Pétur Orri Heiðarsson
2019-Current- Associate Professor of Biochemistry, University of Iceland
2015-2019- Postdoctoral research fellow, University of Zurich
2013-2015- Postdoctoral research fellow, University of Cambridge/ University of Copenhagen
2013- Ph.D Biophysics, Structural Biology and NMR Laboratory, University of Copenhagen
2008- M.Sc. Biochemistry, University of Iceland
2005- B.Sc. Biochemistry, University of Iceland
Pétur Orri received his B.Sc. and M.Sc. degrees in biochemistry at the University of Iceland, where he studied the link between enzyme kinetics and flexibility. In 2008 he joined the Structural Biology and NMR Laboratory for Ph.D studies where he used nuclear magnetic resonance spectroscopy and single-molecule optical tweezers to study the protein folding problem. Pétur Orri then studied misfolding and chaperone action in a collaborative project between the University of Cambridge and the University of Copenhagen. Subsequently, he worked on understanding intrinsically disordered protein complexes with single-molecule spectroscopy, at the lab of Professor Ben Schuler, University of Zurich. In 2019, Pétur Orri joined the Department of Biochemistry, University of Iceland, as Associate Professor. Pétur Orri is also affiliated with the REPIN Centre at the University of Copenhagen, which is dedicated to rethinking protein interactions in the framework of molecular disorder.
As an organism becomes increasingly complex, so too must they evolve a more sophisticated molecular alphabet. The recent discovery of proteins that can adopt multiple structural states is one way of addressing this complexity and they have dramatically changed our view of the protein structure-function paradigm.
As much as 40% of the human proteome is predicted to consist of proteins that contain long disordered regions and therefore lack a stable, well-defined three-dimensional structure. These so-called intrinsically disordered proteins (IDPs) have sometimes been referred to as belonging to the dark proteome since they are outside the scope of traditional structural proteomics techniques. IDPs are prevalent in cellular regulation and signaling processes, and are implicated in a vast array of diseases and pathologies. To study such structurally complex molecules we employ advanced single-molecule spectroscopy techniques, usually in combination with Förster resonance energy transfer (FRET). Single-molecule FRET is a sensitive molecular ruler that allows us to measure molecular distance distributions and dynamics on a broad timescale from picoseconds to hours. A unifying theme of our research is the application of single-molecule techniques to study structurally heterogeneous proteins, especially those found in the nucleus of human cells where they play central roles in chromatin organisation and molecular chaperoning. We are particularly interested in nucleic acid binding proteins, such as transcription factors, and the complex interplay between proteins and DNA.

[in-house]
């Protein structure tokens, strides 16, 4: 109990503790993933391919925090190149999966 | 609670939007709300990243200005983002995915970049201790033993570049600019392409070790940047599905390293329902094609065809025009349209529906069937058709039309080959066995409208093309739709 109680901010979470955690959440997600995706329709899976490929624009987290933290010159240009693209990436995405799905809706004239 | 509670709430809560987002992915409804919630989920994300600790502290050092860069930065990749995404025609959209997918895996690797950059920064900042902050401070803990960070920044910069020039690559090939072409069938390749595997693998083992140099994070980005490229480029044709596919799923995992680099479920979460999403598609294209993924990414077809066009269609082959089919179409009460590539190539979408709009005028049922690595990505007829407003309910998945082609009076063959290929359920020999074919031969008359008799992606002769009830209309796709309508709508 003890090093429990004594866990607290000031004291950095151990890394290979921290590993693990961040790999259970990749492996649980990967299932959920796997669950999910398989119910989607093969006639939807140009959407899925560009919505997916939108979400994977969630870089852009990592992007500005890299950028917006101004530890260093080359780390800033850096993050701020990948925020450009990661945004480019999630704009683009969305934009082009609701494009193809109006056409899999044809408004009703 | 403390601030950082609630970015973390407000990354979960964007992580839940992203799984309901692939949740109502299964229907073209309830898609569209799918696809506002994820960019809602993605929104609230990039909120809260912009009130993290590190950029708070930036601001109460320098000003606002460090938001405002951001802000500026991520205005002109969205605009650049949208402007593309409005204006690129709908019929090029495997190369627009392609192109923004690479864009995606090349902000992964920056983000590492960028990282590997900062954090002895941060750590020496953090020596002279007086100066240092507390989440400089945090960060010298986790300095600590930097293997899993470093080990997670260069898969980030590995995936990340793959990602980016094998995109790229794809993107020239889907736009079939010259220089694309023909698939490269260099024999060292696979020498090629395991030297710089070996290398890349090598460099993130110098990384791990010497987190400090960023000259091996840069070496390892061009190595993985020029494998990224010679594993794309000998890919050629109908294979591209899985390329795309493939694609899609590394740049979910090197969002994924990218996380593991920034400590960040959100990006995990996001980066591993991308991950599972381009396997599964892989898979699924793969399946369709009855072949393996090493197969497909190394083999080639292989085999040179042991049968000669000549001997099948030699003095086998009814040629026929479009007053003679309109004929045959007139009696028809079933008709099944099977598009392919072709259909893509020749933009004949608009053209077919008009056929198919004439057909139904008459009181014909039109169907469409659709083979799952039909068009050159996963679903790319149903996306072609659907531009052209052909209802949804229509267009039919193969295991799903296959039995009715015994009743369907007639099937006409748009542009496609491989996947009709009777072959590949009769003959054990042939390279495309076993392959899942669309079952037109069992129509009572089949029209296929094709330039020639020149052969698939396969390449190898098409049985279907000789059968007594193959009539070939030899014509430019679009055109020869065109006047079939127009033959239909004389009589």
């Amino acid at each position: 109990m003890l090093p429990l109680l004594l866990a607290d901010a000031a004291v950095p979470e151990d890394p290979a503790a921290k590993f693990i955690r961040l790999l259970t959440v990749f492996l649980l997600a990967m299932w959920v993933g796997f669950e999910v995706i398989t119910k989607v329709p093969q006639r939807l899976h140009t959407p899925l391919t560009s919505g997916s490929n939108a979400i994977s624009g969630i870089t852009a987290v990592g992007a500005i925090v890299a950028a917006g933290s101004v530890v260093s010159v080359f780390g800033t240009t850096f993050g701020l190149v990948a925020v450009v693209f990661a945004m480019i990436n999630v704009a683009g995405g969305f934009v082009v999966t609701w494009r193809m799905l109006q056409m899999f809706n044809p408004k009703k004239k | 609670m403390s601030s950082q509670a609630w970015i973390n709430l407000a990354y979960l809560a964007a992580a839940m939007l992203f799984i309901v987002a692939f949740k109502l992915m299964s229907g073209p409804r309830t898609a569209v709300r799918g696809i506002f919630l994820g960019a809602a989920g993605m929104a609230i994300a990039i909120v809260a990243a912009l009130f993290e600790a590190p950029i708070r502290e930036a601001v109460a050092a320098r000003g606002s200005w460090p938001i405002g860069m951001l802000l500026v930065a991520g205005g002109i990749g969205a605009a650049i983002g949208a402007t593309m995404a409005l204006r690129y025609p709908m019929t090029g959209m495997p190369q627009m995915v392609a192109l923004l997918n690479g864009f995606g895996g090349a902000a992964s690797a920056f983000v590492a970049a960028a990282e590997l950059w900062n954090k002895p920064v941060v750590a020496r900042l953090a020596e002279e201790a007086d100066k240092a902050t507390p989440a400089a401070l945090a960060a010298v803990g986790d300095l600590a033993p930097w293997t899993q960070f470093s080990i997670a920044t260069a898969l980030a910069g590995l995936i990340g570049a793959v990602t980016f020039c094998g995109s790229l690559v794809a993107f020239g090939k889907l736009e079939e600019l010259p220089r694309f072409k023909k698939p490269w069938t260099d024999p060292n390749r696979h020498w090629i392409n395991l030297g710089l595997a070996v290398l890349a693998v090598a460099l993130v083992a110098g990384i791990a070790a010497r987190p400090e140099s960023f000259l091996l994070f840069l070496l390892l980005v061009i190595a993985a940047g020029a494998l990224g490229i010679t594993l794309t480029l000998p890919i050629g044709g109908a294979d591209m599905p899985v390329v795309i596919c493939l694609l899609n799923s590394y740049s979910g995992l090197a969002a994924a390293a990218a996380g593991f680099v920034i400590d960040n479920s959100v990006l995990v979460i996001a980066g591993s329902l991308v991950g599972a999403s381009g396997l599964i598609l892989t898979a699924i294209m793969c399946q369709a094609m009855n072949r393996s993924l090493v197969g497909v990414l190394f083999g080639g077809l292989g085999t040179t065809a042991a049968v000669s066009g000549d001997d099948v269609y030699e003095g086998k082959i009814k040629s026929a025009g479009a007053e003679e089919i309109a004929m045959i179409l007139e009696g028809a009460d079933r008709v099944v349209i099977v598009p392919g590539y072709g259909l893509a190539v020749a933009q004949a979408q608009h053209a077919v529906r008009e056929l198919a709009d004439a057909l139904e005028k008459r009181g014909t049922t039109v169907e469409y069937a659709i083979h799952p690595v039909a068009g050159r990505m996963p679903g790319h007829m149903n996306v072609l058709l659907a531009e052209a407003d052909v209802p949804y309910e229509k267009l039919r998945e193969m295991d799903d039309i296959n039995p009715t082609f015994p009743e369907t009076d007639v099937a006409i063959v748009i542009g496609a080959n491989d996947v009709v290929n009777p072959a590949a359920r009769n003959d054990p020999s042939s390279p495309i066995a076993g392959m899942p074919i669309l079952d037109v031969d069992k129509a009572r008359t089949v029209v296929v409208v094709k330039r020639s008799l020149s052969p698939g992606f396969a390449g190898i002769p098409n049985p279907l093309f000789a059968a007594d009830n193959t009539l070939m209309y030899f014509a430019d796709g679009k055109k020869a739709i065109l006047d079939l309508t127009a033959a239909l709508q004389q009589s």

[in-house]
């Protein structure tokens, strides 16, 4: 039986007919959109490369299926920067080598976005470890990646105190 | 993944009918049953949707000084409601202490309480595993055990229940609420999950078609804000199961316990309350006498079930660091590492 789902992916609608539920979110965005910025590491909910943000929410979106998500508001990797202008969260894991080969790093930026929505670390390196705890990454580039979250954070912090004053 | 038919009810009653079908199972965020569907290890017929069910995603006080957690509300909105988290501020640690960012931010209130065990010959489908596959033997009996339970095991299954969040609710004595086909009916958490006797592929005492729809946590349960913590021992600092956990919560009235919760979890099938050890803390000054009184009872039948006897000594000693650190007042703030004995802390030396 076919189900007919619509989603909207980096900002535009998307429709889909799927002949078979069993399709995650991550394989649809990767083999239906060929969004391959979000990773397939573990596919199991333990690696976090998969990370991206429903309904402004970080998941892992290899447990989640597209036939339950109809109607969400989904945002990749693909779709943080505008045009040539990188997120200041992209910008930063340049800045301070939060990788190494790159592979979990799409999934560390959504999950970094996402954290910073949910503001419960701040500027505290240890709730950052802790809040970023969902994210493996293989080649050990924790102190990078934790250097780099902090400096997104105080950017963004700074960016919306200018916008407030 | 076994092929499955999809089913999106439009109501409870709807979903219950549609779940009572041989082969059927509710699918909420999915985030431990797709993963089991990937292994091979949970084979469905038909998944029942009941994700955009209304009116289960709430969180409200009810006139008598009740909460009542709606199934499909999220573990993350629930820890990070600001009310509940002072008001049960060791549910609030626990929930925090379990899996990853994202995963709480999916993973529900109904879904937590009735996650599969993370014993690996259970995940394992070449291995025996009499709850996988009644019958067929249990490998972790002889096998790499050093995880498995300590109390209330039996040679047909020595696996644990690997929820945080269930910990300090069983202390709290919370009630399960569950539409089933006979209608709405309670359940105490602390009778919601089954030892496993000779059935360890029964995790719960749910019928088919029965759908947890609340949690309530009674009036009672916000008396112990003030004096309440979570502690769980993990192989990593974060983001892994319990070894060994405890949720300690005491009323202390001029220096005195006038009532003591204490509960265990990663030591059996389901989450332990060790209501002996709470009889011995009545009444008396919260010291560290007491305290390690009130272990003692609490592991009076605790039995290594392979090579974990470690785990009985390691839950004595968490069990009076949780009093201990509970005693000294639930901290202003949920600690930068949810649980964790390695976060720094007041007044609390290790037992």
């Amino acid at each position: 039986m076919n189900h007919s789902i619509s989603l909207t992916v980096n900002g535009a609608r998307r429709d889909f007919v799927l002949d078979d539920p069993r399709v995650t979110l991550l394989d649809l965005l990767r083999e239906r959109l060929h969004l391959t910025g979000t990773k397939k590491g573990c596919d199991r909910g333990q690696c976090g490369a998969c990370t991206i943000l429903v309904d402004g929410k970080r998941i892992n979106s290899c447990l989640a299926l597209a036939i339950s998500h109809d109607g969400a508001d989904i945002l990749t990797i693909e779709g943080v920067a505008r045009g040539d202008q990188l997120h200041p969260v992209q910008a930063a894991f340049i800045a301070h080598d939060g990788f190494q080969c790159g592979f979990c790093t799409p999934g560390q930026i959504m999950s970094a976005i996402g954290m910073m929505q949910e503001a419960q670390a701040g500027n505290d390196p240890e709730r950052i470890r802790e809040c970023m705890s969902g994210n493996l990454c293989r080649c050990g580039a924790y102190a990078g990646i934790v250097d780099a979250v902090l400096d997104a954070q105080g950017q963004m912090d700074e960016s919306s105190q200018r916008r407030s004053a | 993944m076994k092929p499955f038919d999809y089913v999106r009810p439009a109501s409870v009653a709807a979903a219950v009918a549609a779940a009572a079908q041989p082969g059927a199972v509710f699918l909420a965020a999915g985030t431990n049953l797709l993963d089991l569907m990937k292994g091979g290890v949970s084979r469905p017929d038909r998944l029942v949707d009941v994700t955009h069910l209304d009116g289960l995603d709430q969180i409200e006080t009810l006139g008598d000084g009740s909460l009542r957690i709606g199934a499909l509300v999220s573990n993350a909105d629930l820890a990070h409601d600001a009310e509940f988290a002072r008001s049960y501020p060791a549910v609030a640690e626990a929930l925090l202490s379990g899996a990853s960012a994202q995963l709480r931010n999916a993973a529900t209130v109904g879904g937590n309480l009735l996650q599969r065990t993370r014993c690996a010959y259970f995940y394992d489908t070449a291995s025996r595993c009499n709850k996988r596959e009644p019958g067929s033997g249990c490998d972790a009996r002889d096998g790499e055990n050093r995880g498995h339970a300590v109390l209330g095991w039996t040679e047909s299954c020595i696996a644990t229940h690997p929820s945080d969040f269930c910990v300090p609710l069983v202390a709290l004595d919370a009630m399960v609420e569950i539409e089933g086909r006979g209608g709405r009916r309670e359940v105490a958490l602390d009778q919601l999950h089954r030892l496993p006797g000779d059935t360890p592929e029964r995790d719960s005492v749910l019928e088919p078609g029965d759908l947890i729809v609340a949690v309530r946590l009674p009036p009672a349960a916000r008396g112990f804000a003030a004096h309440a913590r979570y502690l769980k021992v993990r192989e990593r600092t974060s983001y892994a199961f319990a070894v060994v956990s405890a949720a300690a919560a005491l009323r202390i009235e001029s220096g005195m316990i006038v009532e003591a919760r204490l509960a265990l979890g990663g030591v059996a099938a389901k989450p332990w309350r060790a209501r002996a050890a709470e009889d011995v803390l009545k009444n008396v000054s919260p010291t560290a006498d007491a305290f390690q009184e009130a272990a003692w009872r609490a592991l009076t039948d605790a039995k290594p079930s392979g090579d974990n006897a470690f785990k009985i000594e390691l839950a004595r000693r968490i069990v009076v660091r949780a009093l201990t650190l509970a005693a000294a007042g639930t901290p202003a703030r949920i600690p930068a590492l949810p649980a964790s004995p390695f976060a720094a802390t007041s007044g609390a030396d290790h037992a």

We have many possible research projects for interested students and postdocs, please be in touch for more information. email@example.com
- Schuler B, Borgia A, Borgia M, Heidarsson PO, Holmstrom ED, Nettels D, Sottini A (2020) Binding without folding- the biomolecular function of disordered polyelectrolyte complexes, Curr Opin Struct Biol 60, 66-76.
- Borgia A, Borgia MB, Bugge K, Kissling VM, Heidarsson PO, Fernandes CB, Sottini A, Soranno A, Buholzer KJ, Nettels D, Kragelund BB, Best RB, Schuler B (2018) Extreme disorder in an ultrahigh-affinity protein complex, Nature 555, 61-66.
- Heidarsson PO, Naqvi MM, Otazo MR, Mossa A, Kragelund BB, Cecconi C (2014) Direct single-molecule observation of calcium-dependent misfolding in human neuronal calcium sensor-1, Proc Natl Acad Sci USA 111(36), 13069-13074.
- Heidarsson PO, Valpapuram I, Camilloni C, Imparato A, Tiana G, Poulsen FM, Kragelund BB, Cecconi C (2012) A highly compliant protein native state with a spontaneous-like mechanical unfolding pathway, J Am Chem Soc 134(41), 17068-17075.